Corporate energy users are increasingly viewing a corporate power purchase agreement (PPA) as a workable option for their energy needs and an important component of their overall risk management strategy. Corporate PPAs, which are large-scale, long-term power purchase agreements with renewable energy generators, enable corporates to take control of their long-term energy needs. The numbers are compelling: Energetics reports that since 2016, Corporate PPAs have supported renewable energy projects with a combined capacity of more than 2550MW. This is a significant step-change in how new generation in Australia is supported. Examples of corporates that have already entered into them include local governments, educational institutions, financial institutions, and manufacturing, technology, agricultural and retail businesses.
The uptake of Corporate PPAs also represents a marked shift in the willingness of corporates to actively participate in energy markets. Previously large energy consumers (other than the very large energy consumers such as aluminium smelters and data-processing centres that may have contracted directly with generators), would procure their energy needs via competitive tenders for fixed term, fixed price energy supply agreements. A Corporate PPA on the other hand, usually involves a direct, long-term relationship between the consumer and generator (noting that there are some contract models that do not involve this direct relationship – for example, where a retailer enters into a PPA with a specified generator and manages the PPA on behalf of the corporate).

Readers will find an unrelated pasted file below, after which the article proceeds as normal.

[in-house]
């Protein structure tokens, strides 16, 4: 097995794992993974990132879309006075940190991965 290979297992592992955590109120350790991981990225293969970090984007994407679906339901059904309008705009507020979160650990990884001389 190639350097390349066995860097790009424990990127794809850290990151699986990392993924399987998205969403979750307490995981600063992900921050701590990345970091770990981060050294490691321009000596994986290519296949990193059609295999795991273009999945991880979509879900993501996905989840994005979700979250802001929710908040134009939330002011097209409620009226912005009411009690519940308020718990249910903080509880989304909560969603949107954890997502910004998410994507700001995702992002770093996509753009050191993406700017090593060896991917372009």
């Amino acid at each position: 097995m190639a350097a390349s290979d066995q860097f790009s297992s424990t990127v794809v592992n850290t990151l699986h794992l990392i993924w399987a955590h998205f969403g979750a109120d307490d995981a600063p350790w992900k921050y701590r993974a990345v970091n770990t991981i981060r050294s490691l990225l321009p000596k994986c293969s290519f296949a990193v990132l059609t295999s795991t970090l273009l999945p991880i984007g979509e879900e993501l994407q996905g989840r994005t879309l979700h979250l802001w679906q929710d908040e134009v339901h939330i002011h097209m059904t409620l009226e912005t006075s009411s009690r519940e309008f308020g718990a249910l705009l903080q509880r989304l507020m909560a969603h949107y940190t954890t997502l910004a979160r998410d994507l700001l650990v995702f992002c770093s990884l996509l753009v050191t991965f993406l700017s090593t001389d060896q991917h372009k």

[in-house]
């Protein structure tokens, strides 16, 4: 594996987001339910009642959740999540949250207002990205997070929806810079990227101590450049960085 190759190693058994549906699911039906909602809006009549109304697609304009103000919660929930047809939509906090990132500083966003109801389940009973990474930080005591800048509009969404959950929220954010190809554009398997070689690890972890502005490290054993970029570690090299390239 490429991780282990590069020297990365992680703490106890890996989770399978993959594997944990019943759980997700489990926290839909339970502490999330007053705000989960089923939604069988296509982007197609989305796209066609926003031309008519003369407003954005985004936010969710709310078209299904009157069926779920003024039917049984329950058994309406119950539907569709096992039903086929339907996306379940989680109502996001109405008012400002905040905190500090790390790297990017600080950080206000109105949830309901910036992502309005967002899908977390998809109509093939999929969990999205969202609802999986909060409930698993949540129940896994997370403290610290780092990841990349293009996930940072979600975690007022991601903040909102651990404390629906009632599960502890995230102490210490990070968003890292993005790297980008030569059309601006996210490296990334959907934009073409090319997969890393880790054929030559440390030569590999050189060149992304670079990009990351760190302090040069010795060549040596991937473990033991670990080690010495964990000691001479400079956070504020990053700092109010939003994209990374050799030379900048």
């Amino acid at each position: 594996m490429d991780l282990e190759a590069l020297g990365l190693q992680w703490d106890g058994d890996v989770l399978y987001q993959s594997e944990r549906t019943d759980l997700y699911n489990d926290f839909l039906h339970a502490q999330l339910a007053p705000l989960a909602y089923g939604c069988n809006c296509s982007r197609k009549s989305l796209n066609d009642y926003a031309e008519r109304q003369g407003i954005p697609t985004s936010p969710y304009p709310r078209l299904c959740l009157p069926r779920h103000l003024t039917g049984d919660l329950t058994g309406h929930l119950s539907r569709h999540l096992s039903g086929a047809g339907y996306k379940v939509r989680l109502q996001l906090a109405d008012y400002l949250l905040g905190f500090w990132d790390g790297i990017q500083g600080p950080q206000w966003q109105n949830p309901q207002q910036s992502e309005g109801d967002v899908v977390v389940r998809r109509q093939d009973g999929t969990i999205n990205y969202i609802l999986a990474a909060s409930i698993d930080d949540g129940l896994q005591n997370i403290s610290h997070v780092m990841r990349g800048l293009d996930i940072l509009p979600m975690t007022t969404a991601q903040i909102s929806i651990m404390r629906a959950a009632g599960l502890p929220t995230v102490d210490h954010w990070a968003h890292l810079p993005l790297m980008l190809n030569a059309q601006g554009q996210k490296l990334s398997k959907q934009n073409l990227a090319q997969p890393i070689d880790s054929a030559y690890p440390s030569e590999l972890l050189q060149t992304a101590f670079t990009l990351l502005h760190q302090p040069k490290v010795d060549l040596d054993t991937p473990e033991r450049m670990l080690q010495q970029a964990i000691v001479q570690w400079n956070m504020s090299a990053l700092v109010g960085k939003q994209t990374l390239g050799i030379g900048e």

Each corporate will have its own motivations for entering into a Corporate PPA but the most common drivers cited are the significant increase in electricity prices and in green product prices that we have seen in recent years; the desire to hedge against energy market volatility; achieving greater budget certainty (as Corporate PPAs offer long-term price certainty); in-house sustainability targets; and the falling costs of renewable energy generation.
There are a number of different renewable energy PPA contracting models, as well as pricing models, that can be used. The contracting models broadly fall into one of the following three categories:
An 'unsleeved' PPA (also known as a 'synthetic' or 'virtual' PPA) is a financial derivative or contract for difference, under which the parties agree a fixed price that is settled against the spot prices in the NEM. Where the NEM spot price over a specified period (a month, a quarter or contract year) is higher than the fixed price, the generator pays the difference to the corporate and where the NEM spot price is lower than the fixed price, the corporate pays the difference to the generator. Under this model, there is no physical supply of electricity to the corporate from the generator so the corporate will need to continue to procure electricity from the NEM (or a retailer) to physically procure its load requirements.
A 'sleeved' PPA (also known as a 'physical' PPA) is where the corporate's retailer bundles the output (both benefits and obligations) of the Corporate PPA with the retailer's provision of electricity to the corporate', thereby integrating the two. There are a wide variety of models for sleeved PPAs and the contracting arrangements will depend on the variation adopted. Some variations involve the corporate entering into a PPA with a retailer only, and some involve the corporate entering into a PPA with both a retailer and the generator. Depending on the arrangements, the corporate may also need to enter into a supply agreement with the retailer or a third party for firming electricity (for when the corporate's consumption does not meet the generator's output).